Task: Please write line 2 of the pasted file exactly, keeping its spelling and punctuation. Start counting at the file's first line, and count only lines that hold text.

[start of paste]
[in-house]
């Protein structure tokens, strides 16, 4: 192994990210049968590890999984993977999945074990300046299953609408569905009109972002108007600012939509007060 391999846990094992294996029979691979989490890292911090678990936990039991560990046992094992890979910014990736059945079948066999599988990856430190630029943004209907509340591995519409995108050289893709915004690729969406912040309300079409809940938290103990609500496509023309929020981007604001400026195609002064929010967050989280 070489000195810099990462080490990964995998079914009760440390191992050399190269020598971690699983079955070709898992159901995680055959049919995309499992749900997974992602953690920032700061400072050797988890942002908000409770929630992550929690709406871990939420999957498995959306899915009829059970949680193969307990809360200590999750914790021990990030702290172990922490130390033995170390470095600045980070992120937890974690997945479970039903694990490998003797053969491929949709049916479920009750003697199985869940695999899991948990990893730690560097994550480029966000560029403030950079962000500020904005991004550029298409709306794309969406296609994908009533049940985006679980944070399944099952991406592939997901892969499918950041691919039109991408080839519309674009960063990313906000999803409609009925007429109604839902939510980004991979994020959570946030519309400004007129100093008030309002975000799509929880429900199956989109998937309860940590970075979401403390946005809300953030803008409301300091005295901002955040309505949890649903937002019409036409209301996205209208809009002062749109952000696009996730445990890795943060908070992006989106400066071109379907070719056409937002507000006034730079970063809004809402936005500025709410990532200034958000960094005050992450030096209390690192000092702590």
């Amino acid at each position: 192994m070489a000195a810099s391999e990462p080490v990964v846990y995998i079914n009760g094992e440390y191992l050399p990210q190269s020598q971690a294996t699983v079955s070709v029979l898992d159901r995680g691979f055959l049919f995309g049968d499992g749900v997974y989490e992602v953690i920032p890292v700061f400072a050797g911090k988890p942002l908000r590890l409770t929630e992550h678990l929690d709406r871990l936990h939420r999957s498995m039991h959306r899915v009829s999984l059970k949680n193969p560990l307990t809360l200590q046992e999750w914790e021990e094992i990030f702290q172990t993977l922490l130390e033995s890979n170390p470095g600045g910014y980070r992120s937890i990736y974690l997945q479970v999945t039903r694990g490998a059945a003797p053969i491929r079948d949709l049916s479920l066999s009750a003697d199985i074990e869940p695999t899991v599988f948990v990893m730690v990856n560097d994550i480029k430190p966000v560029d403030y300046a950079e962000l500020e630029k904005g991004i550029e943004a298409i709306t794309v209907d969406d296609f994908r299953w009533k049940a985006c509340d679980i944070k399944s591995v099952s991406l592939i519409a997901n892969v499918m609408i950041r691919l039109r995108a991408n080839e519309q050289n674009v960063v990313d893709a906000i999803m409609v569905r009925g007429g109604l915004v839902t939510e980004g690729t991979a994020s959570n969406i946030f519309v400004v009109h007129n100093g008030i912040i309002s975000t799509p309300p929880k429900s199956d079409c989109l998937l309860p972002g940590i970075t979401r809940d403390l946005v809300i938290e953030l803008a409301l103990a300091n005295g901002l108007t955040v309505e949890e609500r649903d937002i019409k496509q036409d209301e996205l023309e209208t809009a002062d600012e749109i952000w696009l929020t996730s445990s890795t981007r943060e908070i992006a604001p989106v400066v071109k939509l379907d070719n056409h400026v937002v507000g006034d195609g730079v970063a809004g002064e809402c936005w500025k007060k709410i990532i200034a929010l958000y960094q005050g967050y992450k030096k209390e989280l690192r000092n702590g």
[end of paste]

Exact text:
């Protein structure tokens, strides 16, 4: 192994990210049968590890999984993977999945074990300046299953609408569905009109972002108007600012939509007060 391999846990094992294996029979691979989490890292911090678990936990039991560990046992094992890979910014990736059945079948066999599988990856430190630029943004209907509340591995519409995108050289893709915004690729969406912040309300079409809940938290103990609500496509023309929020981007604001400026195609002064929010967050989280 070489000195810099990462080490990964995998079914009760440390191992050399190269020598971690699983079955070709898992159901995680055959049919995309499992749900997974992602953690920032700061400072050797988890942002908000409770929630992550929690709406871990939420999957498995959306899915009829059970949680193969307990809360200590999750914790021990990030702290172990922490130390033995170390470095600045980070992120937890974690997945479970039903694990490998003797053969491929949709049916479920009750003697199985869940695999899991948990990893730690560097994550480029966000560029403030950079962000500020904005991004550029298409709306794309969406296609994908009533049940985006679980944070399944099952991406592939997901892969499918950041691919039109991408080839519309674009960063990313906000999803409609009925007429109604839902939510980004991979994020959570946030519309400004007129100093008030309002975000799509929880429900199956989109998937309860940590970075979401403390946005809300953030803008409301300091005295901002955040309505949890649903937002019409036409209301996205209208809009002062749109952000696009996730445990890795943060908070992006989106400066071109379907070719056409937002507000006034730079970063809004809402936005500025709410990532200034958000960094005050992450030096209390690192000092702590």